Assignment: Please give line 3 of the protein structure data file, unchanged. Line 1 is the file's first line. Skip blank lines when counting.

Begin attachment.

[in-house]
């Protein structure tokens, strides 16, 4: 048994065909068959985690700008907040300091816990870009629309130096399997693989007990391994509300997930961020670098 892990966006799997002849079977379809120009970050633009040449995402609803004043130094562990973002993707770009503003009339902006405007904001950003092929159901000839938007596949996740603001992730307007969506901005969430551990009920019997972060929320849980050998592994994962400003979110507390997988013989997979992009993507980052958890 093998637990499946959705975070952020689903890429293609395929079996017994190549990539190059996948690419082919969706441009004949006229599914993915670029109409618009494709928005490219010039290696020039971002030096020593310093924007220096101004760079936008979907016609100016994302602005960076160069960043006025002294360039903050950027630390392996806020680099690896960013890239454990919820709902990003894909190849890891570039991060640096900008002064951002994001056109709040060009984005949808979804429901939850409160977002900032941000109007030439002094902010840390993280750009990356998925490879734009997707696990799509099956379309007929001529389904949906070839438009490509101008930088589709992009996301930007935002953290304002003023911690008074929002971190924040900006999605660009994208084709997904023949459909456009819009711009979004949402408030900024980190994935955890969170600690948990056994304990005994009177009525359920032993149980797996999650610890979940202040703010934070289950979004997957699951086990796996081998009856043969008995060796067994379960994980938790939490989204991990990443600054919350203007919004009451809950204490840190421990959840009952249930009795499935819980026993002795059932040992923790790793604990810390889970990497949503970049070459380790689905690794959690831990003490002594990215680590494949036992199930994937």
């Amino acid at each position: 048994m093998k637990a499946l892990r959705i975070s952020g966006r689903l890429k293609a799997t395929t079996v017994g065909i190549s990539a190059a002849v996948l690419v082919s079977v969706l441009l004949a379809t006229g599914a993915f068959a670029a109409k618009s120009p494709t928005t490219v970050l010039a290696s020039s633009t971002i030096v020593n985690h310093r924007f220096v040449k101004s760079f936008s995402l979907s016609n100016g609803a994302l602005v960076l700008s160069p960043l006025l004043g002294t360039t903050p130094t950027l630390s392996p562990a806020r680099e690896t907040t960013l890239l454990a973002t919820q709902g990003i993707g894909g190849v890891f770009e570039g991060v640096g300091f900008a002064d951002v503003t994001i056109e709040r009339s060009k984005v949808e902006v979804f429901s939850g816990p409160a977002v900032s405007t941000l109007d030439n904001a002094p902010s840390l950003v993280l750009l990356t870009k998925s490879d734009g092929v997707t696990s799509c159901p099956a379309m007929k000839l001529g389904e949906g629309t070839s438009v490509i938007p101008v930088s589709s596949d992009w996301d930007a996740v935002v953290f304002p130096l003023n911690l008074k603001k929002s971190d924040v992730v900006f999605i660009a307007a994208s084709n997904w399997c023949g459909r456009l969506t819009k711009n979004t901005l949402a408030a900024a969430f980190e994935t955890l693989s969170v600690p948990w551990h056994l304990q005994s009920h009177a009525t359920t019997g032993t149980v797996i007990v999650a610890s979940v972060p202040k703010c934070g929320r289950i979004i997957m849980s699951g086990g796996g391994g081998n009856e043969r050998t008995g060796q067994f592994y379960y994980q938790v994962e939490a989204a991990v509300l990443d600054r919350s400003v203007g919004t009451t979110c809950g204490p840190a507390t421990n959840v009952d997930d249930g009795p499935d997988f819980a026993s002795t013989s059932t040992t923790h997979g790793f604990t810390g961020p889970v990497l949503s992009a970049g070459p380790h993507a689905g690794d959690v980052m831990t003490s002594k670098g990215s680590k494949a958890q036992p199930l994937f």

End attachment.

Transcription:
């Amino acid at each position: 048994m093998k637990a499946l892990r959705i975070s952020g966006r689903l890429k293609a799997t395929t079996v017994g065909i190549s990539a190059a002849v996948l690419v082919s079977v969706l441009l004949a379809t006229g599914a993915f068959a670029a109409k618009s120009p494709t928005t490219v970050l010039a290696s020039s633009t971002i030096v020593n985690h310093r924007f220096v040449k101004s760079f936008s995402l979907s016609n100016g609803a994302l602005v960076l700008s160069p960043l006025l004043g002294t360039t903050p130094t950027l630390s392996p562990a806020r680099e690896t907040t960013l890239l454990a973002t919820q709902g990003i993707g894909g190849v890891f770009e570039g991060v640096g300091f900008a002064d951002v503003t994001i056109e709040r009339s060009k984005v949808e902006v979804f429901s939850g816990p409160a977002v900032s405007t941000l109007d030439n904001a002094p902010s840390l950003v993280l750009l990356t870009k998925s490879d734009g092929v997707t696990s799509c159901p099956a379309m007929k000839l001529g389904e949906g629309t070839s438009v490509i938007p101008v930088s589709s596949d992009w996301d930007a996740v935002v953290f304002p130096l003023n911690l008074k603001k929002s971190d924040v992730v900006f999605i660009a307007a994208s084709n997904w399997c023949g459909r456009l969506t819009k711009n979004t901005l949402a408030a900024a969430f980190e994935t955890l693989s969170v600690p948990w551990h056994l304990q005994s009920h009177a009525t359920t019997g032993t149980v797996i007990v999650a610890s979940v972060p202040k703010c934070g929320r289950i979004i997957m849980s699951g086990g796996g391994g081998n009856e043969r050998t008995g060796q067994f592994y379960y994980q938790v994962e939490a989204a991990v509300l990443d600054r919350s400003v203007g919004t009451t979110c809950g204490p840190a507390t421990n959840v009952d997930d249930g009795p499935d997988f819980a026993s002795t013989s059932t040992t923790h997979g790793f604990t810390g961020p889970v990497l949503s992009a970049g070459p380790h993507a689905g690794d959690v980052m831990t003490s002594k670098g990215s680590k494949a958890q036992p199930l994937f």